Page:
An Egg a Day May Help Keep the Doctor Away

What if eating an egg for breakfast is just as good as a bowl of oatmeal for people with diabetes? Maybe even better? Maria-Luz Fernandez, a professor of nutritional sciences in the College of Agriculture, Health, and Natural Resources, says that this may be the case.

In a paper published in the journal Nutrients, Fernandez and her colleagues present evidence that an egg a day may not only be an acceptable part of a diabetic’s diet, it may prove to offer unexpected protection against the underlying inflammatory process that often leads to heart disease.

Fernandez explains that diabetes affects nearly 25 million Americans and as many as 400 million people throughout the world. Diabetes is a metabolic disease that occurs when the body cannot regulate glucose, or blood sugar. If it is not controlled, it can lead to blindness, kidney failure, the amputation of limbs, heart disease, and even death.

Because control of their diet – including avoiding foods that are high in fat, cholesterol, sodium, and sugar – is important, most diabetics learn that eating grains, such as oatmeal, is good for them. They also learn that eating eggs, because of their cholesterol content, is not.

But Fernandez and her fellow researchers challenged this assumption. They couldn’t overlook the facts that eggs are filled with high quality protein and other valuable nutrients, are readily available in most parts of the world, and are easy to prepare. Plus, they taste good to most palates.

“Eggs contain the carotenoids lutein and zeaxanthin which are naturally occurring pigments that provide protection against oxidative stress and inflammation in the body,” Fernandez says. “In simple terms, this means that eggs may help protect against cellular damage caused by the presence of unstable molecules called ‘free radicals’ that are responsible for aging, tissue damage, and some diseases.”

Fernandez adds that the individuals in the study had the most common form of diabetes, Type 2, which means they cannot produce enough insulin, or have cells in their bodies that are insulin-resistant. All were under the care of physicians and had good control over their disease.

The experiment was designed so that its participants were randomly selected to consume either one egg or one bowl of oatmeal per day for five weeks. After a three week ‘washout’ during which time neither eggs nor oatmeal were included in their diets, they were assigned the alternate breakfast.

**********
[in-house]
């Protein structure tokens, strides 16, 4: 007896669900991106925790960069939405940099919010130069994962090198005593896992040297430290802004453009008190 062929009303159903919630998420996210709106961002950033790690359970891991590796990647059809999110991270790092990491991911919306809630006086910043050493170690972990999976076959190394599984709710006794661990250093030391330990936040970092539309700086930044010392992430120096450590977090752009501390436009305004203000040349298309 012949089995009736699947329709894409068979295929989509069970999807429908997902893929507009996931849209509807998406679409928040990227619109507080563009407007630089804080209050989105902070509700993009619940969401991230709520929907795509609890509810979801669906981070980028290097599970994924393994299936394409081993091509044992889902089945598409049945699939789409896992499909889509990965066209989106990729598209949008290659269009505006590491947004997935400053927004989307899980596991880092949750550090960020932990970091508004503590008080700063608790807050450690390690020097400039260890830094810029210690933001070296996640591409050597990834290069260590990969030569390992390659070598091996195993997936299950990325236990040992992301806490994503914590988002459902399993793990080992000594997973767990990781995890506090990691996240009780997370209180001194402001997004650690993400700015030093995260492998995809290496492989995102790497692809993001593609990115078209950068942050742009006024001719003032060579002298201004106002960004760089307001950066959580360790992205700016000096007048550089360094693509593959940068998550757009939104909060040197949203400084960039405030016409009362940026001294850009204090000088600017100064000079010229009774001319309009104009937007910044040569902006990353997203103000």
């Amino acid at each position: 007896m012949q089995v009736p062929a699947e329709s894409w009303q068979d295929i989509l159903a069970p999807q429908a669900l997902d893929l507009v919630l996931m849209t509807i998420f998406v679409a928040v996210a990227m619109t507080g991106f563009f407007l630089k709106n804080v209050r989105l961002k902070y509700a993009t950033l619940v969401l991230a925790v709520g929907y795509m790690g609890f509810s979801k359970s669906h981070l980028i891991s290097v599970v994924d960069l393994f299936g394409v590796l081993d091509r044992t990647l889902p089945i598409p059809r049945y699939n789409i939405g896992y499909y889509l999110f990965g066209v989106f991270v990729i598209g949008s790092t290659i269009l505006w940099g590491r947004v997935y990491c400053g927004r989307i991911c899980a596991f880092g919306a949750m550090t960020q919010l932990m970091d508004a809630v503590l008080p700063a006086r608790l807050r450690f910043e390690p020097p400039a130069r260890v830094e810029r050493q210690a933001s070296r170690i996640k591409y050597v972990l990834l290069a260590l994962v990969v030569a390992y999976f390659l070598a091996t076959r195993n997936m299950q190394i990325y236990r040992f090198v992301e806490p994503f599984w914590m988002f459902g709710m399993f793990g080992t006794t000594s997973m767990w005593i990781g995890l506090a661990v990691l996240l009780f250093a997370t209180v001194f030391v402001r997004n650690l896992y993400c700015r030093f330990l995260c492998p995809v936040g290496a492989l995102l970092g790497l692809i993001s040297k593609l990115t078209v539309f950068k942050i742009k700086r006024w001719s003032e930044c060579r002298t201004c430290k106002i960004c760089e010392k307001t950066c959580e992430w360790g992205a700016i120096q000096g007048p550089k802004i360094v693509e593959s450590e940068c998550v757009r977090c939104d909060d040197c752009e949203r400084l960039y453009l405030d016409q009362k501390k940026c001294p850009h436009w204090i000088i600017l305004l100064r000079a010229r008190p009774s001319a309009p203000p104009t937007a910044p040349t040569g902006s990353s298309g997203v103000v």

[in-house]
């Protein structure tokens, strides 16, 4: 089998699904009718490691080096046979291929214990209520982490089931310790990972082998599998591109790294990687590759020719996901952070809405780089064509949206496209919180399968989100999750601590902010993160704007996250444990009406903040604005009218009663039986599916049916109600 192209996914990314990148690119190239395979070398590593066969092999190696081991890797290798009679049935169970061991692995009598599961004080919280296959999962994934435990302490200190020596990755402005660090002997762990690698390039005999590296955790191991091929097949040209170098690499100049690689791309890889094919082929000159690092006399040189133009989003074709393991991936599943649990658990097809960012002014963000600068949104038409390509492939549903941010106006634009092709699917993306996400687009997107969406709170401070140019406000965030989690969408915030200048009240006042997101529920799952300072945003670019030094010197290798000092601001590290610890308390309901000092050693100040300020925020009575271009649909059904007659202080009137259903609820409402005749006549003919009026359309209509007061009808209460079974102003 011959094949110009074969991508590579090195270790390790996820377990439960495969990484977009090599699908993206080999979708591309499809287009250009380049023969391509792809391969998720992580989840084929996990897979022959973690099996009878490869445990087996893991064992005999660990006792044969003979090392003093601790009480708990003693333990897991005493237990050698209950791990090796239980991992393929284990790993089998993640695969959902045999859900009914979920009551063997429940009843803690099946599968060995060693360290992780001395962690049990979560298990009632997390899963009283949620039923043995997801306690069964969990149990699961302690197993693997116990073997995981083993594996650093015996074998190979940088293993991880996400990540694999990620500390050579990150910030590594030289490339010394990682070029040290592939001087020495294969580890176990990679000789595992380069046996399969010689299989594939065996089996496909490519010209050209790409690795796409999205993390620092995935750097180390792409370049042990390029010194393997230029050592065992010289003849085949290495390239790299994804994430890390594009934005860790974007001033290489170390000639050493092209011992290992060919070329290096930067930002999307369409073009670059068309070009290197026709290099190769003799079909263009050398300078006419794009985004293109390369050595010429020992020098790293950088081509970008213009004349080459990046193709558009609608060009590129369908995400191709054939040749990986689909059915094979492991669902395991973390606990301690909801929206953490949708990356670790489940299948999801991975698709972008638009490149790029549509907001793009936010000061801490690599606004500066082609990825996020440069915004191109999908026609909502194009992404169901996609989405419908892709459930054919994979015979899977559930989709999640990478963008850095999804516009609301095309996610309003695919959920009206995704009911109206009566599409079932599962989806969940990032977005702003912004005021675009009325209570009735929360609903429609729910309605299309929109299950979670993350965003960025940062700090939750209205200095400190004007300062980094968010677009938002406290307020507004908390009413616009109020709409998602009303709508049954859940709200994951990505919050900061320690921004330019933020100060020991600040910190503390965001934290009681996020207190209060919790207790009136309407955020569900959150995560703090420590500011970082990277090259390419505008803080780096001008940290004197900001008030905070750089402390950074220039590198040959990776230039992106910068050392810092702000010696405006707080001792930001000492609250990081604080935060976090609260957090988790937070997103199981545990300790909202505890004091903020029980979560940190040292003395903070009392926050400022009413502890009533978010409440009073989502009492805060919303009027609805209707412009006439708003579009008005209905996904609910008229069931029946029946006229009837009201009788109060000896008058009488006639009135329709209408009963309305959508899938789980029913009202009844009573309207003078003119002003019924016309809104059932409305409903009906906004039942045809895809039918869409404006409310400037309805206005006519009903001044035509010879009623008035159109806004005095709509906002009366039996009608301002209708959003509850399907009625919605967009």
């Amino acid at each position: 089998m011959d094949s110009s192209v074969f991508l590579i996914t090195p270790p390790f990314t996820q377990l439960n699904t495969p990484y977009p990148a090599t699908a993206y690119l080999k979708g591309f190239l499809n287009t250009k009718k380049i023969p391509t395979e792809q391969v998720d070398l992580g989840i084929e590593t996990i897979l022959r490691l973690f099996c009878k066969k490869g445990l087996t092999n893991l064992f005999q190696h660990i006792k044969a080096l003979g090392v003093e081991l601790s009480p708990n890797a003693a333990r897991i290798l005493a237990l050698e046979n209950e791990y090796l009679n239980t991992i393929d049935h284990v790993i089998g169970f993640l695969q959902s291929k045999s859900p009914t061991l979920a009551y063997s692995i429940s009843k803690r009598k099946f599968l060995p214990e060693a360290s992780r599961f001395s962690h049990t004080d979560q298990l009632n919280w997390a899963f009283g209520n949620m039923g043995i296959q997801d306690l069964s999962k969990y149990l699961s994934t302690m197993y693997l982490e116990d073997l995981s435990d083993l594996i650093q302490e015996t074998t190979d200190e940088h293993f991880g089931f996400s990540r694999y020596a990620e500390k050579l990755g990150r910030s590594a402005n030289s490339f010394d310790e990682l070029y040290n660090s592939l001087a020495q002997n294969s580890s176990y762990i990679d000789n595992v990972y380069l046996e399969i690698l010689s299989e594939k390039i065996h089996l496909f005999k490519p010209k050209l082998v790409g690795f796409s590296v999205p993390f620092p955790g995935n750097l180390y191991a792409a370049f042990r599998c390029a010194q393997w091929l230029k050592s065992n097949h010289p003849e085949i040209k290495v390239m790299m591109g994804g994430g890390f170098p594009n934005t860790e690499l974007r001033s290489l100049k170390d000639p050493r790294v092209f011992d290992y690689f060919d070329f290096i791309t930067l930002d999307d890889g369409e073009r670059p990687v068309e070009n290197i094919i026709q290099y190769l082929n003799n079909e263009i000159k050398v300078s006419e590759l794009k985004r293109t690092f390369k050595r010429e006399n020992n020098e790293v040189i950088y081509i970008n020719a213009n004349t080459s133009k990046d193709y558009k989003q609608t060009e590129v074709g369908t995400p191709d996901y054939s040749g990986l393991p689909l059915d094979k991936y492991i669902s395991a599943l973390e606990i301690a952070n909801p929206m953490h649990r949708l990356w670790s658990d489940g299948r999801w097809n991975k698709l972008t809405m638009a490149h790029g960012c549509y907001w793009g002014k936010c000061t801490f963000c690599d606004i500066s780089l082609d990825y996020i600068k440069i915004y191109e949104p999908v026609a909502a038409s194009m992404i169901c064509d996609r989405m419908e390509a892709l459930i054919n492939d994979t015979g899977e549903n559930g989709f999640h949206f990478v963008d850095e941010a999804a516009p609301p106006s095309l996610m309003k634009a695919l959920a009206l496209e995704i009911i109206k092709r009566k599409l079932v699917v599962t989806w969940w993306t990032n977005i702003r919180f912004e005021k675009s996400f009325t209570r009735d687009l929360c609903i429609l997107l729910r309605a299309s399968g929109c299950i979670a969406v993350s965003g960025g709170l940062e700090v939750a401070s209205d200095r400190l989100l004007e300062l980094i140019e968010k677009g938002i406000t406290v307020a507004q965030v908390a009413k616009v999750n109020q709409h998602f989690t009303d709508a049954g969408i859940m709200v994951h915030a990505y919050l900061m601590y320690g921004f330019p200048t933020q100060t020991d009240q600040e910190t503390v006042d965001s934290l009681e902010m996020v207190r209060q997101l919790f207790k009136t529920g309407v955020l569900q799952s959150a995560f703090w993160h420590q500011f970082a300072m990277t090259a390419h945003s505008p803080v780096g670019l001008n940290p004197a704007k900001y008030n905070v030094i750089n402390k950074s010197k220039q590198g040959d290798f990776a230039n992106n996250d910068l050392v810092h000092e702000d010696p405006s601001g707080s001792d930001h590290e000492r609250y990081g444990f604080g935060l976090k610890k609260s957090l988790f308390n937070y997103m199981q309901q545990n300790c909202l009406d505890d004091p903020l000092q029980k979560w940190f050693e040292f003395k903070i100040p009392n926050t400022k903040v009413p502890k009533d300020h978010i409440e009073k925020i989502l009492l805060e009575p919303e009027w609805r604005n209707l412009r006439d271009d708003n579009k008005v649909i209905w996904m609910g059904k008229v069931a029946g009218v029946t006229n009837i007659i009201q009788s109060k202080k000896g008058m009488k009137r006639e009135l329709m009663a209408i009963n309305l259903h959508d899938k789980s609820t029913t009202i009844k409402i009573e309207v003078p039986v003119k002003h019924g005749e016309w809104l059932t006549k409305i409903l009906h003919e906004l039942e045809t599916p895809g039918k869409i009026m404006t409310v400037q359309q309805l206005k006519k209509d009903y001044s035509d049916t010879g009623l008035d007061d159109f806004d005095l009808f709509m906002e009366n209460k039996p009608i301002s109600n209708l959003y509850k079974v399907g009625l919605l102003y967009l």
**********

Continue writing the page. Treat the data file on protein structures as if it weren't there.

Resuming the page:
“At the end of 13 weeks, we found no differences in the levels of plasma total cholesterol, plasma LDL [the ‘bad’ cholesterol], triglycerides, glucose, or any other parameter we looked at, between the two diets,” she says. “That was interesting, because the common expectation is that the oatmeal diet would be better than the egg diet. It turns out that both were equally good. But what really surprised us was that markers for inflammatory processes actually went down during the period when people were eating an egg a day.”

This finding is particularly important because patients with diabetes are characterized by having low-grade inflammation that can be measured in plasma, and this was reduced by egg intake.

“We looked at the tumor necrosis factor (TNF)-α and interleukin 6 (L-6) in our subjects, and were surprised to see that during the time they were eating an egg a day, these levels actually went down,” says Fernandez. “This gives us a strong indication that not only is it OK for diabetics to consume at least one egg daily, it actually may be beneficial in the long run.”

The study was a controlled clinical intervention, with attention paid to patient compliance in areas of diet, exercise, and medication (dose/type) intake. However, it was of short duration, and patients with uncontrolled diabetes or additional complications were not included.

Plans for the future include measuring a larger cohort over a longer time period, and the controlled introduction of additional eggs in the diet of participants.

As with any disease, people with diabetes are encouraged to consult with their own physicians before making any changes to their diet, exercise, and medication regimes.

The study was supported by the Egg Nutrition Center, from funds received by Fernandez. Additional authors include David Aguilar and Catherine Anderson from the Department of Nutritional Sciences at UConn; Martha Nydia Ballesteros, Fabrizio Valenzuela, Alma Robles, and Elizabeth Artalejo from Centro de Investigacion y Desarrollo in Sonora, Mexico; and Herlindo Valdez from Hospital Ignacio Chavez, Sonora, Mexico.

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